Sequence of Returns Risk: Considerations for New Retirees

In Asset Allocation, General Financial Planning, Investments, Retirement Planning, Tax by Chip Hymiller

With the security of a stable paycheck behind them, many new retirees may feel less than confident about relying on their investment portfolio to cover living expenses for the next 20 (or more) years.

Research has shown that the timing of one’s retirement can be important – especially as it relates to investment returns in the early years of retirement.  Someone who retired just prior to the “Great Recession” could have experienced significantly larger portfolio “drawdowns” than someone who retired during a period of economic expansion and higher investment returns.

Consider the following:

  • Investor A retires on January 1, 1991 with a portfolio valued at $1,000,000 and a $40,000 per year (4%) withdrawal need that is inflation adjusted by 3.5% each year.
  • Investor B retires on January 1, 2007 with a portfolio valued at $1,000,000 and a $40,000 per year (4%) withdrawal need that is inflation adjusted by 3.5% each year.

Sequence of Investment Returns on Two Investors

While both investors have identical portfolio allocations (60% stocks and 40% bonds) throughout the 10 year period, it is easy to see that Investor A has a much better “retirement experience” than Investor B.

In fact, there is nearly a $1.5 million difference in portfolio values between the two investors at the end of the 10 year period!  This difference in portfolio value will, no doubt, become more magnified with time as the withdrawal rate for Investor B is nearly 6% in year 11, but only about 2.5% for Investor A.

Managing the “Sequence of Returns” Risk

Although the order of returns in the financial markets are impossible to predict or control, there are several things that pre and new retirees can do to manage the impact of poor investment returns in the early years of retirement.  Here are a few variables to consider:

Projecting Future Cash Flow Needs.  In the early years of retirement, how much money will you need to withdraw from your portfolio?  Should you set aside these expected withdrawals in a conservative “bucket” that would not be subject to stock market variability?

Optimizing Social Security and Pension Decisions.  Is it best to delay, or to commence your Social Security retirement or other pension benefit?  What are the pros and cons of doing so?  For pensions, should you choose the single life, or the joint and survivor alternative?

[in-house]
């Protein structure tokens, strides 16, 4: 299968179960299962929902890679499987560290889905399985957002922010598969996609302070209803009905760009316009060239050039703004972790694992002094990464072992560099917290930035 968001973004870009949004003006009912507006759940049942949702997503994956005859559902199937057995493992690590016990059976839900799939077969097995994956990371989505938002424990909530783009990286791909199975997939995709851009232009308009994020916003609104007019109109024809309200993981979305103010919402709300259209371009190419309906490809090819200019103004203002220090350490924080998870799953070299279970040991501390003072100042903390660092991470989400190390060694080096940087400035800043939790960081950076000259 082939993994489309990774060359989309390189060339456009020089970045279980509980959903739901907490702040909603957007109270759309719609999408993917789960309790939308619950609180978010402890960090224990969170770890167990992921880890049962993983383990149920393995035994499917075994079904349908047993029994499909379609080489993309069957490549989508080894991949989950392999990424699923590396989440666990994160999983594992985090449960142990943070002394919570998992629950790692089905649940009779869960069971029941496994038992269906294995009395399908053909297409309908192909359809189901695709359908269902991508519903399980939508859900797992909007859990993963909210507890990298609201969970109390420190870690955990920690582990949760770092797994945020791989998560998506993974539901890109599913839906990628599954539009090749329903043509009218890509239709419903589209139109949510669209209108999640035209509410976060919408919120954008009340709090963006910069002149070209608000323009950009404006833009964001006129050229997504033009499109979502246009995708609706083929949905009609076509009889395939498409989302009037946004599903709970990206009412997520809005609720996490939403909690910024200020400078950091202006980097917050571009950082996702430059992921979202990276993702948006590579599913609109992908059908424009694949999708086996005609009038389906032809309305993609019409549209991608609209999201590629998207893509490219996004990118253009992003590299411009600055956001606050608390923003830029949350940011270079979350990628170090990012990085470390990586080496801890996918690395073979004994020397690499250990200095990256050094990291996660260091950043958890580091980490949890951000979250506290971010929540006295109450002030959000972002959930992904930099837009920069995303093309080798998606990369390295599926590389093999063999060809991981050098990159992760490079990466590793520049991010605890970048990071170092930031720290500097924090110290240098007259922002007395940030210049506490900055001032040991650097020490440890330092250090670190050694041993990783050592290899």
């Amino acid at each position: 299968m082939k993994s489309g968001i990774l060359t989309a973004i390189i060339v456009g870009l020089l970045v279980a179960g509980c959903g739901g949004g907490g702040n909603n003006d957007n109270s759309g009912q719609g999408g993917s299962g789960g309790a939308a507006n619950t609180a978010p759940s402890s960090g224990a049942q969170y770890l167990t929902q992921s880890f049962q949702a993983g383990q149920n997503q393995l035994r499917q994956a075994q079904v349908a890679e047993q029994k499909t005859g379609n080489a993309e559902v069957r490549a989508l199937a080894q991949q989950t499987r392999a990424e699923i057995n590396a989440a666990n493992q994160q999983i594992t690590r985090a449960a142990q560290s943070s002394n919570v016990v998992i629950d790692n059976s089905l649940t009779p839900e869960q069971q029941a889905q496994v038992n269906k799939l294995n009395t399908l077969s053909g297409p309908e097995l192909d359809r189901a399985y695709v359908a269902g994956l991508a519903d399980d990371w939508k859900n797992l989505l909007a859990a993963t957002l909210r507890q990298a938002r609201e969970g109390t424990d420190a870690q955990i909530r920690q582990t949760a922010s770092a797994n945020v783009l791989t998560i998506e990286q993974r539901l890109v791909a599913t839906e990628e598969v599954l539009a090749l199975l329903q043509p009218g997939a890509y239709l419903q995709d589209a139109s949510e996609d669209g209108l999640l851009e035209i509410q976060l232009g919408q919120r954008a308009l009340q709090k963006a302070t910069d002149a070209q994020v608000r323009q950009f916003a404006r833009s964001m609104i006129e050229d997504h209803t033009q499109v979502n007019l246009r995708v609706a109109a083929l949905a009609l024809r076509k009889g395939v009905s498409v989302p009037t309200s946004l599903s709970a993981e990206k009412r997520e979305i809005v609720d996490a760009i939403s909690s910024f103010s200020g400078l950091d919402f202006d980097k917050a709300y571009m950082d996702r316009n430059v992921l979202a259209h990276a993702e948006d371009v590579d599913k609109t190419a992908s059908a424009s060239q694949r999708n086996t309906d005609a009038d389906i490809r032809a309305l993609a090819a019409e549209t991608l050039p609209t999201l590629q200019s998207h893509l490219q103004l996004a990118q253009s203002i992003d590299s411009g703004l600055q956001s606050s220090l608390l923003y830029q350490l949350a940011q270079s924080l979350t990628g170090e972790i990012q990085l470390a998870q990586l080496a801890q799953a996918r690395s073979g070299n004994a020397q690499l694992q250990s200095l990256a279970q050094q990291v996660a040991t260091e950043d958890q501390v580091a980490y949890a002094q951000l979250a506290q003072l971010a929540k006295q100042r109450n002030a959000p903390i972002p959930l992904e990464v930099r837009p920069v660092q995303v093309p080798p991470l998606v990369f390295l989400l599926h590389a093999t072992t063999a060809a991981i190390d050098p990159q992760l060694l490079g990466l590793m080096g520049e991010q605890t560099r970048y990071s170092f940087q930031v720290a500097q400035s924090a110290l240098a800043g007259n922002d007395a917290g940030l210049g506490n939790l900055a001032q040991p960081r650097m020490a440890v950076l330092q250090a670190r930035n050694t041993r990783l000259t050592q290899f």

Making Tax-Efficient Portfolio Withdrawals.  When making portfolio withdrawals, how much of each year’s expected disbursement should be withdrawn from qualified, non-qualified or Roth IRAs?  This decision can change each year and be dependent on many factors including the level of itemized deductions and an individual’s current and expected future income tax bracket.

Leveraging Tax Bracket Management Opportunities.  Given the progressive nature of tax brackets, it is possible to take advantage of an individual’s changing income level (which tends to happen in the early years of retirement) to control taxes.  With that in mind, strategically executing Roth conversions and “realizing” capital gains when investors are in the lower tax brackets (because the capital gains tax rate is 0% for those in the lower tax brackets) can have a significant impact for some.

Employing a Strategic Investment Approach.  Making investment decisions within the context of a comprehensive retirement plan can significantly reduce the impact of the sequence of returns.  This is due to the fact that current and expected future cash flow needs and investor-specific circumstances are carefully considered when structuring the stock/bond mix of a portfolio.  In addition, having holistic understanding of each investor’s “moving parts” reinforces the confidence to make portfolio adjustments to take advantage of opportunities as they are available.

While new, or pre, retirees have no control over the sequence of investment returns during their retirement period, it is possible to increase the odds of a successful retirement through careful planning and effective financial and investment management.  There are many changing variables specific to each individual and “family planning unit” that can have a meaningful impact on your retirement experience.